8.  Identification of Targets of CD8+ T Cell Responses to Malaria Liver Stages by Genome-wide Epitope Profiling 
PLoS Pathogens  2013;9(5):e1003303.
CD8+ T cells mediate immunity against Plasmodium liver stages. However, the paucity of parasite-specific epitopes of CD8+ T cells has limited our current understanding of the mechanisms influencing the generation, maintenance and efficiency of these responses. To identify antigenic epitopes in a stringent murine malaria immunisation model, we performed a systematic profiling of H2b-restricted peptides predicted from genome-wide analysis. We describe the identification of Plasmodium berghei (Pb) sporozoite-specific gene 20 (S20)- and thrombospondin-related adhesive protein (TRAP)-derived peptides, termed PbS20318 and PbTRAP130 respectively, as targets of CD8+ T cells from C57BL/6 mice vaccinated by whole parasite strategies known to protect against sporozoite challenge. While both PbS20318 and PbTRAP130 elicit effector and effector memory phenotypes in both the spleens and livers of immunised mice, only PbTRAP130-specific CD8+ T cells exhibit in vivo cytotoxicity. Moreover, PbTRAP130-specific, but not PbS20318-specific, CD8+ T cells significantly contribute to inhibition of parasite development. Prime/boost vaccination with PbTRAP demonstrates CD8+ T cell-dependent efficacy against sporozoite challenge. We conclude that PbTRAP is an immunodominant antigen during liver-stage infection. Together, our results underscore the presence of CD8+ T cells with divergent potencies against distinct Plasmodium liver-stage epitopes. Our identification of antigen-specific CD8+ T cells will allow interrogation of the development of immune responses against malaria liver stages.
Author Summary
Vaccination against malaria is feasible, as demonstrated with radiation-attenuated sporozoite vaccine, which protects experimental animals and humans by targeting the clinically silent liver stages. Potent protection largely depends on CD8+ T cells, a type of white blood cell that is tailor-made to kill obligate intracellular pathogens. Malaria-infected cells display fragments of parasite proteins, which are then recognised and targeted by CD8+ T cells. How CD8+ T cells are activated following immunisation and how they execute protective functions are key considerations for vaccination. However, characterisation of CD8+ T cells is hampered by the lack of identified malaria protein targets. Of concern, the circumsporozoite protein, which is the basis of the most advanced malaria vaccine candidate (RTS,S), is not an essential target of CD8+ T cells induced by attenuated sporozoites in several mouse strains. In this study, we have made considerable advances by identifying for the first time, fragments of malaria proteins that are targeted by CD8+ T cells generated by vaccination in a relevant mouse strain, C57BL/6. Notably, CD8+ T cells against one of the target proteins elicit partial protection against infection. Our study exemplifies how immunisation by complex pathogens can be dissected to identify distinct antigens for subunit vaccine development.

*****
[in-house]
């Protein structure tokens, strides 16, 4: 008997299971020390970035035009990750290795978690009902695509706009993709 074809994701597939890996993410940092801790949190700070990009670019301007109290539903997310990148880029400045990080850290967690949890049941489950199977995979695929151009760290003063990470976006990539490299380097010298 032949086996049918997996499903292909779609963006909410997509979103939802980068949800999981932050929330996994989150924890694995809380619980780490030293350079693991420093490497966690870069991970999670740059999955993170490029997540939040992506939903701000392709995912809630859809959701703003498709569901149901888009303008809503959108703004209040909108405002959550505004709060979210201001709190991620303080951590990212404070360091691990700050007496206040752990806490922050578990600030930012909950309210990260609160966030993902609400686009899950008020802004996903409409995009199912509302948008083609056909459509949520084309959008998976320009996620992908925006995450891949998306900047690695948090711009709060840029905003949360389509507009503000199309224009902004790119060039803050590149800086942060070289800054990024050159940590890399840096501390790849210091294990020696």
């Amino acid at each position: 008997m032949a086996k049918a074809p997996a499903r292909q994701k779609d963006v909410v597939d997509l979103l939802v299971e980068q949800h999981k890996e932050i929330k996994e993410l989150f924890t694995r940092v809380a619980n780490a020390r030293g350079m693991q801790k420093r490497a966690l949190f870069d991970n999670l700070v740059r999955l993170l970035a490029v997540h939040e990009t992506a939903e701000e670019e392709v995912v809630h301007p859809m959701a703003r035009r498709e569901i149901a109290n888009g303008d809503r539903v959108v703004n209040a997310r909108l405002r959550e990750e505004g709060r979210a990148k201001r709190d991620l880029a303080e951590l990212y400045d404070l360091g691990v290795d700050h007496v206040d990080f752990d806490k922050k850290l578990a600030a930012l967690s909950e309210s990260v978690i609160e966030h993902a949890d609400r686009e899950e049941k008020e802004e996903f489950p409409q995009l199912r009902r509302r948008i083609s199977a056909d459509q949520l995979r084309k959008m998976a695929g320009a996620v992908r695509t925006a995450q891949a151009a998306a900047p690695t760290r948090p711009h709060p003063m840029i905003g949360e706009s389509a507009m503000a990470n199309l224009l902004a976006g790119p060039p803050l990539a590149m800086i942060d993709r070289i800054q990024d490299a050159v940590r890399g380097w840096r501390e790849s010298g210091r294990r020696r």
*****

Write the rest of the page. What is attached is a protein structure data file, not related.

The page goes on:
PMCID: PMC3649980  PMID: 23675294
9.  Antigen-sensitized CD4+CD62Llow memory/effector T helper 2 cells can induce airway hyperresponsiveness in an antigen free setting 
Respiratory Research  2005;6(1):46.
Airway hyperresponsiveness (AHR) is one of the most prominent features of asthma, however, precise mechanisms for its induction have not been fully elucidated. We previously reported that systemic antigen sensitization alone directly induces AHR before development of eosinophilic airway inflammation in a mouse model of allergic airway inflammation, which suggests a critical role of antigen-specific systemic immune response itself in the induction of AHR. In the present study, we examined this possibility by cell transfer experiment, and then analyzed which cell source was essential for this process.
BALB/c mice were immunized with ovalbumin (OVA) twice. Spleen cells were obtained from the mice and were transferred in naive mice. Four days later, AHR was assessed. We carried out bronchoalveolar lavage (BAL) to analyze inflammation and cytokine production in the lung. Fluorescence and immunohistochemical studies were performed to identify T cells recruiting and proliferating in the lung or in the gut of the recipient. To determine the essential phenotype, spleen cells were column purified by antibody-coated microbeads with negative or positive selection, and transferred. Then, AHR was assessed.
Transfer of spleen cells obtained from OVA-sensitized mice induced a moderate, but significant, AHR without airway antigen challenge in naive mice without airway eosinophilia. Immunization with T helper (Th) 1 elicited antigen (OVA with complete Freund's adjuvant) did not induce the AHR. Transferred cells distributed among organs, and the cells proliferated in an antigen free setting for at least three days in the lung. This transfer-induced AHR persisted for one week. Interleukin-4 and 5 in the BAL fluid increased in the transferred mice. Immunoglobulin E was not involved in this transfer-induced AHR. Transfer of in vitro polarized CD4+ Th2 cells, but not Th1 cells, induced AHR. We finally clarified that CD4+CD62Llow memory/effector T cells recruited in the lung and proliferated, thus induced AHR.